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The Gazette KCRG
Posted January 4, 2012
Santorum aided by grit, determination and volunteers

DES MOINES – Former Pennsylvania Sen. Rick Santorum’s surprise near-victory in Tuesday’s caucuses by far tops Mike Huckabee’s feat in defeating former Massachusetts Gov. Mitt Romney four years ago because his political cyclone came from nowhere in a compressed time span.

Republican presidential candidate, former Pennsylvania Sen. Rick Santorum is joined by his wife Karen as he waves to supporters at his Iowa caucus victory party Tuesday, Jan. 3, 2012, in Johnston, Iowa. (Charlie Riedel/AP)

“It shatters that one,” Chuck Laudner, a former Iowa GOP leader who backed Santorum, said of the senator’s meteoric rise from single-digit polling in December to a photo finish that saw Romney win by a scant eight-vote margin.

“The Huckabee thing will be quickly forgotten. Years and years from now they’ll be talking about the Santorum surge rather than the Huckaboom,” Laudner noted. “It eclipses that. Huckabee was growing for more than a month and that became a two-way race. Huckabee came back from second place to beat Mitt Romney. Santorum came from dead last. It’s an incredible feat.”

Observers said Santorum’s unexpected vault to the top of the 2012 GOP presidential field was a testament to the power of grit, determination and retail politicking in a campaign season already marred by negative attacks that promises to get even nastier as the focus moves out of Iowa.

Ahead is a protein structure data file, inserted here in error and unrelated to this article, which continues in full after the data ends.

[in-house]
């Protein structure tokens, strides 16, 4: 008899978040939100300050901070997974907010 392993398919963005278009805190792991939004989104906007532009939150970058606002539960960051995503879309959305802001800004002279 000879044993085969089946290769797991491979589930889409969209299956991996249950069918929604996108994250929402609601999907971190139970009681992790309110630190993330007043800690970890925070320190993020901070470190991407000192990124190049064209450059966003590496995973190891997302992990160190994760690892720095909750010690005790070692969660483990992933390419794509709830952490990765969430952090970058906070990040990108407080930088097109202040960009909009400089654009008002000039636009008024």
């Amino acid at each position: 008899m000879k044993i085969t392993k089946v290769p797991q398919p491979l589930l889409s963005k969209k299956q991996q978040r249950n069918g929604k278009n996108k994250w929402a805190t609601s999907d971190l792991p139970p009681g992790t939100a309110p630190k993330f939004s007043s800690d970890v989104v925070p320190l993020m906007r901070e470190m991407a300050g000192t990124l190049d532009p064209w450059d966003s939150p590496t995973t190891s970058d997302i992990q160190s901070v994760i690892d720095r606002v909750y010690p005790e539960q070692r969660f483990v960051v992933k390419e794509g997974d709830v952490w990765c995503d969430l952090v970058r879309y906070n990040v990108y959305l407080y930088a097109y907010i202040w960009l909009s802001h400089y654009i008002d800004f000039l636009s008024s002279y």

“Every vote counts,” Gov. Terry Branstad said just hours after former Massachusetts Gov. Mitt Romney was officially declared the winner of Iowa’s 2012 precinct caucuses by eight votes over Santorum – who languished in single-digit poll numbers for most of the campaign. “Rick Santorum deserves a tremendous amount of credit. He did it the old fashioned way.”

Even though Romney was the winner, Santorum emerged as the candidate with momentum after a come-from-nowhere that Bob Vander Plaats of the Family Leader attributed to a “perfect storm” of issue positions, likeability and relentless campaigning through 381 events in all 99 Iowa counties that succeeded in coalescing support from key social and evangelical activists who swarmed precinct sites on Santorum’s behalf across a major portion of the state.

“Santorum came out of Iowa with a ton of momentum and a huge surge going into New Hampshire, South Carolina and Florida,” said Vander Plaats, who voted party “stalwarts” who have been sitting on the fence will step forward now to help focus the GOP presidential nominating process into a two-man race where a true full-spectrum conservative can counter Romney’s hope for keeping the field fragmented.

Chuck Laudner, a former Iowa GOP leader who backed Santorum, said the Pennsylvania senator stuck with his plan and did the retail politicking that builds the trust and respect that you need to sway undecided voters to join your cause.

“Trust is a very important word in a caucus,” said Laudner, who credited endorsements from Vander Plaats and others with helping Santorum clear the last hurdle of viability that succeeded in bringing the networks of conservative activists to many of the 1,774 precinct meetings.

“Once they saw the viability question erode, they were more than happy to jump on board,” Laudner said. “Something special was being built and they were more than happy to jump on board because they liked Rick Santorum all along.”